Hermetic sealing is the process of creating an airtight seal. Hermetic sealing can be done with plastics, epoxy resins, glass, metals, ceramics and more. There are many ways to create a hermetic seal, and even more applications. The specifics of what a hermetic seal is and what it’s for depends on the materials, applications, and processes behind it.
What is Hermetic Sealing?
A hermetic seal is simply a watertight and airtight seal. The first hermetic seal was an airtight glass tube known as the Seal of Hermes, which was used in very early alchemy. The process of hermetic sealing was named after the Greek God Hermes and the “hermetic tradition” that gave rise to alchemical experimentation. Though this first seal was made through glass, there are many ways to create an hermetic seal.
What is Hermetic Sealing Used for?
Hermetic seals have many different uses. There are many instances where contact with water or air can damage a delicate connection or stop it from working. Semiconductors, which can be damaged by contact with water or water vapor, are one of the most common. These semiconductors must be carefully sealed to keep them functioning. A hermetic seal might be created by glass, ceramic or metal to protect the semiconductor.
Nearly any device using sensitive electronics, from smartphones to advanced medical equipment to lasers and much more, uses hermetic seals. Circuits, switches, ignitors, sensors, transistors, semiconductors, microchips and much more all require the protection of a hermetic seal to function properly and maintain a long useful life. Hermetic seals are also used to protect electronics in manufacturing equipment, like hermetically sealed load cells. These load cells will maintain their accuracy, last longer, and can withstand cleaning procedures better than those that are not reliably sealed.
There are other types of hermetic seals that you see every day, but probably don’t often think about. A canned food item is an example of a hermetic seal. The can keeps food preserved by preventing contact with the air and therefore stopping bacteria from growing. Some other foods are vacuum sealed with plastic wrapping, which also prevents microbial growth.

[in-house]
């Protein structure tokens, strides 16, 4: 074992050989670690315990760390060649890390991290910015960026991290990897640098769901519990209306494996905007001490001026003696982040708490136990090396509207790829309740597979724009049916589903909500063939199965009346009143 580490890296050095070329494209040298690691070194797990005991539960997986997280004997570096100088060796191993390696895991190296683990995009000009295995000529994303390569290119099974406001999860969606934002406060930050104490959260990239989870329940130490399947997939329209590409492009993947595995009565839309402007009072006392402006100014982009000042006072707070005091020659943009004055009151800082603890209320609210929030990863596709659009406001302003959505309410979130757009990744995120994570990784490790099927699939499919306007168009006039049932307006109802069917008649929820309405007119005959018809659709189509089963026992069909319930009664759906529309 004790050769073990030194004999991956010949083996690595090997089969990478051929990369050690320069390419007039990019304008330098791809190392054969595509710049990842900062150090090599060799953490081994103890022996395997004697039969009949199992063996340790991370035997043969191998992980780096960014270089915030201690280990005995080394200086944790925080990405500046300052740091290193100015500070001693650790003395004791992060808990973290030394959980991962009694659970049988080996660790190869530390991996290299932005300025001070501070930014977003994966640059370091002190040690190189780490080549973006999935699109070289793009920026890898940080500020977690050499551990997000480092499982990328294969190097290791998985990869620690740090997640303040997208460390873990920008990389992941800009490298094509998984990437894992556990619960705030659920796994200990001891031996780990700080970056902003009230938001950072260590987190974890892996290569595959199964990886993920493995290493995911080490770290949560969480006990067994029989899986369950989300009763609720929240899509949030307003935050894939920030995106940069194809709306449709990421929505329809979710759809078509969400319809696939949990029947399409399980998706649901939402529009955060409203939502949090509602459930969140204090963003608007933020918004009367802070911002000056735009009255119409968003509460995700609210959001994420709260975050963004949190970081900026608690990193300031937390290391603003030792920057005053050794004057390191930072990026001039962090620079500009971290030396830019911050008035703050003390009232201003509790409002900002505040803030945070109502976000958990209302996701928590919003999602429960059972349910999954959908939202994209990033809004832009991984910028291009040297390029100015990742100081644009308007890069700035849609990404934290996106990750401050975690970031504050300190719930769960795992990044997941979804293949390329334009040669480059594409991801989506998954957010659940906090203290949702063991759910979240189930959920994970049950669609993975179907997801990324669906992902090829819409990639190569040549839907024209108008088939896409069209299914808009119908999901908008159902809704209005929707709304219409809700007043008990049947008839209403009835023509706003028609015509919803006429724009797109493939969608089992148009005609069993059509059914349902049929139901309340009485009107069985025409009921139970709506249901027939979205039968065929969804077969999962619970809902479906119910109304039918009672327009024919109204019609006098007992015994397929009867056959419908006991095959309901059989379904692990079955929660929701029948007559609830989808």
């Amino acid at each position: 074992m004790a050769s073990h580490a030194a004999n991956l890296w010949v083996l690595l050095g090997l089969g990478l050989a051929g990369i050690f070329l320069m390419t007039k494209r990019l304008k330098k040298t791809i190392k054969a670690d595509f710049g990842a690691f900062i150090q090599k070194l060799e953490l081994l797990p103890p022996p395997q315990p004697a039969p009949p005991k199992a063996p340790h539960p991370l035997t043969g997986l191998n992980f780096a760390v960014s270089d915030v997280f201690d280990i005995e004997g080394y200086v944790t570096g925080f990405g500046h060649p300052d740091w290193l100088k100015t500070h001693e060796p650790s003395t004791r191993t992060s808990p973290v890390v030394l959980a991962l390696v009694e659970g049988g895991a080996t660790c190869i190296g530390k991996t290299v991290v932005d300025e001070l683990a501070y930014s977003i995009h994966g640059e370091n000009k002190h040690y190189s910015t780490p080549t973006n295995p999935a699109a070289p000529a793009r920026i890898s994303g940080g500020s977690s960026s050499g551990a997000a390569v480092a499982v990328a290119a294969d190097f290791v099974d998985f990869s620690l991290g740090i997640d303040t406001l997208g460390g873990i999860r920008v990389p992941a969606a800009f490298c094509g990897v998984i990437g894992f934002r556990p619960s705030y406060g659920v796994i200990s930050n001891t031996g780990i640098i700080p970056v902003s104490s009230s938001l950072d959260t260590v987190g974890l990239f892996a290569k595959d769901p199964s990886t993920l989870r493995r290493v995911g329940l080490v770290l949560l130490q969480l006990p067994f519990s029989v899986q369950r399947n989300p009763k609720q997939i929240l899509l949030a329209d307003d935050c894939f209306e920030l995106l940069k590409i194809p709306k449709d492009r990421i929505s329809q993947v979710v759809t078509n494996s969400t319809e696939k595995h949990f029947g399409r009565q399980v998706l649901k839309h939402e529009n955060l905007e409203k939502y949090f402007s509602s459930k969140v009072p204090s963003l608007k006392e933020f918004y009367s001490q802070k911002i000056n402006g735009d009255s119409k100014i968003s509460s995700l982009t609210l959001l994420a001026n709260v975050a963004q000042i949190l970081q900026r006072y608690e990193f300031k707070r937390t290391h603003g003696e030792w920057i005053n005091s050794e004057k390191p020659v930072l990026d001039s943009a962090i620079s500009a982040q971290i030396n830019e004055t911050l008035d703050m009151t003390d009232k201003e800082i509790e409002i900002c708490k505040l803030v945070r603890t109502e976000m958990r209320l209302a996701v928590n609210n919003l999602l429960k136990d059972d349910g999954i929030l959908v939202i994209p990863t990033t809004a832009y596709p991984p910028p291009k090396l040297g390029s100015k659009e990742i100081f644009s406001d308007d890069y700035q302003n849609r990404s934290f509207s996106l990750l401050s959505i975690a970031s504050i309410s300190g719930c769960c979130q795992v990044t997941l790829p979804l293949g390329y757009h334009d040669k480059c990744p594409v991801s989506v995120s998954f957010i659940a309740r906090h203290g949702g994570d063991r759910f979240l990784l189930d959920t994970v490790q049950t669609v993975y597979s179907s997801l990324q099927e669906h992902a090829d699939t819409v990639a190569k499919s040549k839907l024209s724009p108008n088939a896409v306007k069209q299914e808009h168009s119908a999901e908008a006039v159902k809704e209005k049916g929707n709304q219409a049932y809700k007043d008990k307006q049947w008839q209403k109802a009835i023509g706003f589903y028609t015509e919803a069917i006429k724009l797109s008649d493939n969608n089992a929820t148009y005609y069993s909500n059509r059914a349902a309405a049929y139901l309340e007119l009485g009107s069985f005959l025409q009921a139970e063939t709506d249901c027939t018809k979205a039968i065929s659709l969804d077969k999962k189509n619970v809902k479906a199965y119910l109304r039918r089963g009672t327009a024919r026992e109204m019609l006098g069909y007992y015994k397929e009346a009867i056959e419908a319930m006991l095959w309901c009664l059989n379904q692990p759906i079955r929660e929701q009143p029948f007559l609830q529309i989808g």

There are other hermetic seals around your home that you might not think twice about. Lightbulbs, for example, are hermetically sealed. Many eco-friendly windows are hermetically sealed to reduce the loss of warm or cool air. Your thermostat, multiple components in your car, batteries, your TV, computer, and many other devices all use hermetic seals to function.
How to Make a Hermetic Seal
How a hermetic seal is made depends on the materials being used, and what the seal must be used for. For example, a hermetic seal made with plastic might not be ideal for a device that gets warm, while a glass hermetic seal wouldn’t make sense for a disposable item, like a ready-to-eat meal.
Glass And Metal Seals
Some hermetic seals are created simply by welding metals together. A proper weld prevents moisture and air from entering the seal. However, in some many cases, electrical signals or light still must enter or exit the seal. In these cases, a hermetically sealed glass enclosure might be ideal, or the glass might be soldered to a metal cap, depending on the needs of the object being sealed.
Glass hermetic seals can be made through matched sealed or compression seals, depending on the coefficient of thermal expansion between the metal and the glass. A matched seal is commonly used for lightbulbs, while compression seals are used for objects that must withstand more pressure fluctuations. Glass-to-metal seals can withstand temperatures up to 250 °C (compression seals) and 450°C (matched seals), so they’re useful for applications with high temperature demands. Hermetic seals can also be made using a ceramic-to-metal seal. These types of seals can withstand more demanding environments, but they are more complex to make.
Epoxy And Plastic Seals
Epoxy is another common way to create a hermetic seal. The use of epoxy again depends on the coefficient of thermal expansion between the substrate and the epoxy. Epoxy seals are commonly used in electrical devices and fiber optics. The epoxy can bond to copper, brass, or other epoxy. Epoxy seals can withstand temperatures between 70°C to +125°C or 150°C, so they’re useful for many standard applications, but can’t withstand extreme heat.
Thousands of different types of devices require hermetic sealing to keep them working properly, or to make them work at all. This airtight, waterproof seal is essential to many of the devices that we use everyday, as well as many others that are much more advanced.